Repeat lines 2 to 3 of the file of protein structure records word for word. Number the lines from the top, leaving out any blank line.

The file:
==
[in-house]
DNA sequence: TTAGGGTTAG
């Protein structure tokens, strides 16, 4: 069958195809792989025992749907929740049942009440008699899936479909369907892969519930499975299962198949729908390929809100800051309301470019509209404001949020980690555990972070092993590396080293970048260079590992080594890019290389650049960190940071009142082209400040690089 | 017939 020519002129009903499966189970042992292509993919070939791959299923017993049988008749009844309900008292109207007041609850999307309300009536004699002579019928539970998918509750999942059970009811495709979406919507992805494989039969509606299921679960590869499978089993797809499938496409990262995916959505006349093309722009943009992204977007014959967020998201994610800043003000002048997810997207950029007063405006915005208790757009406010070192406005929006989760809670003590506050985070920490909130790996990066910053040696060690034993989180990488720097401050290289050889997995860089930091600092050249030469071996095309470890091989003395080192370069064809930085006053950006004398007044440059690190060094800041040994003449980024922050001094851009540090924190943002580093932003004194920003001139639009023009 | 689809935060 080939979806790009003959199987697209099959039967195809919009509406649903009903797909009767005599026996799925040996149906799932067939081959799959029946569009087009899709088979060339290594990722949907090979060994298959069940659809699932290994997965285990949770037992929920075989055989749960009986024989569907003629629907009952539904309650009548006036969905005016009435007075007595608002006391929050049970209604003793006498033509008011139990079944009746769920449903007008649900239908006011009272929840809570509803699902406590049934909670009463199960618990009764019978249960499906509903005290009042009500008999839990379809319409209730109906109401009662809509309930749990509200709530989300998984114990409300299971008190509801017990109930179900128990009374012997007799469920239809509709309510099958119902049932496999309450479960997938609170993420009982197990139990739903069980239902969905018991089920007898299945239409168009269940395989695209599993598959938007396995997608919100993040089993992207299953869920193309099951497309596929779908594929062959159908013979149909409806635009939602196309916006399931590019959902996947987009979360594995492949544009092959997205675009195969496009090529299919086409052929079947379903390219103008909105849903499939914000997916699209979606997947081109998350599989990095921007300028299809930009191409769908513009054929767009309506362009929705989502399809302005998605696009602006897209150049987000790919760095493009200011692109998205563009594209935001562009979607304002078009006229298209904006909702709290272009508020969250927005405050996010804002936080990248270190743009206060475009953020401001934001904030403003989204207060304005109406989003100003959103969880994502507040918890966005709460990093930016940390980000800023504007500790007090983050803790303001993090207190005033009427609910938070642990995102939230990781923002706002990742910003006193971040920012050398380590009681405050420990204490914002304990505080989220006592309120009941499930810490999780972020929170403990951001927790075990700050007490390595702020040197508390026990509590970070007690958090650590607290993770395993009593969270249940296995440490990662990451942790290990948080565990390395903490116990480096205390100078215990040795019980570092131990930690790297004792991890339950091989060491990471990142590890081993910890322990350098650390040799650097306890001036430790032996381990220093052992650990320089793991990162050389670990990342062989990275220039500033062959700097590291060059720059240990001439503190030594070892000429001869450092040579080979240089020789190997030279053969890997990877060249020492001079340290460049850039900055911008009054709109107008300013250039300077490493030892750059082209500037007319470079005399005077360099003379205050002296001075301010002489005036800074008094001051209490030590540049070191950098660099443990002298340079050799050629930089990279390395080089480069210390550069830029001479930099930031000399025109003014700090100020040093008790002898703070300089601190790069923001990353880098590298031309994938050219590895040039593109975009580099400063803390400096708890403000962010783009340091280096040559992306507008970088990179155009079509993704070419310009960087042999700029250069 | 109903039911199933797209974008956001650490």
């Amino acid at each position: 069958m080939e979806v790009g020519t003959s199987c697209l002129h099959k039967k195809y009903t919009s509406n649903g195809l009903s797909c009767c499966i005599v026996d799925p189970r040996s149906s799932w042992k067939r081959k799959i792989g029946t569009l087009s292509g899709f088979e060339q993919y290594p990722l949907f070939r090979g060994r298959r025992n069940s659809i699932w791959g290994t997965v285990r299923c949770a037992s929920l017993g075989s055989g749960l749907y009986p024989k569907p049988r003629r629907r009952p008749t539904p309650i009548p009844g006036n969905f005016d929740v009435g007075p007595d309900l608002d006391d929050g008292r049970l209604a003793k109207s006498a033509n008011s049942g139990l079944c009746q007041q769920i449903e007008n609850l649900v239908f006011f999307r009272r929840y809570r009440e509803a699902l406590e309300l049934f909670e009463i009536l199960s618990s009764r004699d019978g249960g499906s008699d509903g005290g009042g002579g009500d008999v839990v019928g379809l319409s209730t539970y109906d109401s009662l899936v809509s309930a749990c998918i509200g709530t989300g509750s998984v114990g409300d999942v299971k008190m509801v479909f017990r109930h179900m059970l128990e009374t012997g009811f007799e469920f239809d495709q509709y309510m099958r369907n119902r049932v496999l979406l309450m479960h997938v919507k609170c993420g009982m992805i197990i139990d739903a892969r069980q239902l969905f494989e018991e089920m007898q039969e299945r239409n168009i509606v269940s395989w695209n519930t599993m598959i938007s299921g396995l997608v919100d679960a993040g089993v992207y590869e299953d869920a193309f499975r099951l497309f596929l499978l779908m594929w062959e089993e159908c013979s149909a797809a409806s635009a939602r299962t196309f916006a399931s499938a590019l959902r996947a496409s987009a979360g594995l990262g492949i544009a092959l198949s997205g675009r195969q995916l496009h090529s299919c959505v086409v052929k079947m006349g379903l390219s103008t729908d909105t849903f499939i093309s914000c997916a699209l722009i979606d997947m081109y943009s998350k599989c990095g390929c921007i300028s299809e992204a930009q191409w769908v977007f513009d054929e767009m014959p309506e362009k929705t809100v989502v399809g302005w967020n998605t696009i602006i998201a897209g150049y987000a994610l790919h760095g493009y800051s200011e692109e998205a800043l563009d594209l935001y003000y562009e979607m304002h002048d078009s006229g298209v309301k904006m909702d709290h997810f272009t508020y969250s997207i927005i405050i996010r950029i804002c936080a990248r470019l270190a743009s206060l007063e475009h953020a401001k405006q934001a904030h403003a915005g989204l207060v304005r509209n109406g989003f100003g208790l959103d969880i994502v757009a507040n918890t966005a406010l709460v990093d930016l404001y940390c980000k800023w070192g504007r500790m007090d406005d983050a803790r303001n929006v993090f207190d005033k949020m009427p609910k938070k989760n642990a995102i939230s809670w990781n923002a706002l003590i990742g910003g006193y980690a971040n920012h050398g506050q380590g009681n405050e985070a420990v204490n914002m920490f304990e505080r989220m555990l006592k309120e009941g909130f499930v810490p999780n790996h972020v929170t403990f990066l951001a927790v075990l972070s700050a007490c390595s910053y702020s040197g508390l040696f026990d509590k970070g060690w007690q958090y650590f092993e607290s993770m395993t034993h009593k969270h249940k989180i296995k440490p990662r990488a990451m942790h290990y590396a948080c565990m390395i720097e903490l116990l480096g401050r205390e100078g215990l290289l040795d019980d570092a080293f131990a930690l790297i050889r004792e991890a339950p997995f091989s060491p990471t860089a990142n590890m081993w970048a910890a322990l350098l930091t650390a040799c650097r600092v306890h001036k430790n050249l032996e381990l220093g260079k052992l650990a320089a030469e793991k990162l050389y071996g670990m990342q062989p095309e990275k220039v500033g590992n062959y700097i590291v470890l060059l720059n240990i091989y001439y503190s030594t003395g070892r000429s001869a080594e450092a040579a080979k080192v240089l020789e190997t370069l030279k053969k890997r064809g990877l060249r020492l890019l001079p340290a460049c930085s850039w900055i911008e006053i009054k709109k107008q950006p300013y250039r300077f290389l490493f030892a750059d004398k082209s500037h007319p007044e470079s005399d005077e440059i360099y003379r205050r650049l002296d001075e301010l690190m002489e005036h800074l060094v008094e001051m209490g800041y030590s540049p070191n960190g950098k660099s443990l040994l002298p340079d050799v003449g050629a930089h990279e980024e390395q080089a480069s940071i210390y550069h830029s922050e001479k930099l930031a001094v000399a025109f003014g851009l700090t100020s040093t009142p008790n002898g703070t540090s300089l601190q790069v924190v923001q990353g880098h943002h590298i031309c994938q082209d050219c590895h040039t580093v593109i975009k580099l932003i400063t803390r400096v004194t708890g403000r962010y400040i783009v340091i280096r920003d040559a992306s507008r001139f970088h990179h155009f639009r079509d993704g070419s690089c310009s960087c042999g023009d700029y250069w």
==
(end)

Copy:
DNA sequence: TTAGGGTTAG
């Protein structure tokens, strides 16, 4: 069958195809792989025992749907929740049942009440008699899936479909369907892969519930499975299962198949729908390929809100800051309301470019509209404001949020980690555990972070092993590396080293970048260079590992080594890019290389650049960190940071009142082209400040690089 | 017939 020519002129009903499966189970042992292509993919070939791959299923017993049988008749009844309900008292109207007041609850999307309300009536004699002579019928539970998918509750999942059970009811495709979406919507992805494989039969509606299921679960590869499978089993797809499938496409990262995916959505006349093309722009943009992204977007014959967020998201994610800043003000002048997810997207950029007063405006915005208790757009406010070192406005929006989760809670003590506050985070920490909130790996990066910053040696060690034993989180990488720097401050290289050889997995860089930091600092050249030469071996095309470890091989003395080192370069064809930085006053950006004398007044440059690190060094800041040994003449980024922050001094851009540090924190943002580093932003004194920003001139639009023009 | 689809935060 080939979806790009003959199987697209099959039967195809919009509406649903009903797909009767005599026996799925040996149906799932067939081959799959029946569009087009899709088979060339290594990722949907090979060994298959069940659809699932290994997965285990949770037992929920075989055989749960009986024989569907003629629907009952539904309650009548006036969905005016009435007075007595608002006391929050049970209604003793006498033509008011139990079944009746769920449903007008649900239908006011009272929840809570509803699902406590049934909670009463199960618990009764019978249960499906509903005290009042009500008999839990379809319409209730109906109401009662809509309930749990509200709530989300998984114990409300299971008190509801017990109930179900128990009374012997007799469920239809509709309510099958119902049932496999309450479960997938609170993420009982197990139990739903069980239902969905018991089920007898299945239409168009269940395989695209599993598959938007396995997608919100993040089993992207299953869920193309099951497309596929779908594929062959159908013979149909409806635009939602196309916006399931590019959902996947987009979360594995492949544009092959997205675009195969496009090529299919086409052929079947379903390219103008909105849903499939914000997916699209979606997947081109998350599989990095921007300028299809930009191409769908513009054929767009309506362009929705989502399809302005998605696009602006897209150049987000790919760095493009200011692109998205563009594209935001562009979607304002078009006229298209904006909702709290272009508020969250927005405050996010804002936080990248270190743009206060475009953020401001934001904030403003989204207060304005109406989003100003959103969880994502507040918890966005709460990093930016940390980000800023504007500790007090983050803790303001993090207190005033009427609910938070642990995102939230990781923002706002990742910003006193971040920012050398380590009681405050420990204490914002304990505080989220006592309120009941499930810490999780972020929170403990951001927790075990700050007490390595702020040197508390026990509590970070007690958090650590607290993770395993009593969270249940296995440490990662990451942790290990948080565990390395903490116990480096205390100078215990040795019980570092131990930690790297004792991890339950091989060491990471990142590890081993910890322990350098650390040799650097306890001036430790032996381990220093052992650990320089793991990162050389670990990342062989990275220039500033062959700097590291060059720059240990001439503190030594070892000429001869450092040579080979240089020789190997030279053969890997990877060249020492001079340290460049850039900055911008009054709109107008300013250039300077490493030892750059082209500037007319470079005399005077360099003379205050002296001075301010002489005036800074008094001051209490030590540049070191950098660099443990002298340079050799050629930089990279390395080089480069210390550069830029001479930099930031000399025109003014700090100020040093008790002898703070300089601190790069923001990353880098590298031309994938050219590895040039593109975009580099400063803390400096708890403000962010783009340091280096040559992306507008970088990179155009079509993704070419310009960087042999700029250069 | 109903039911199933797209974008956001650490």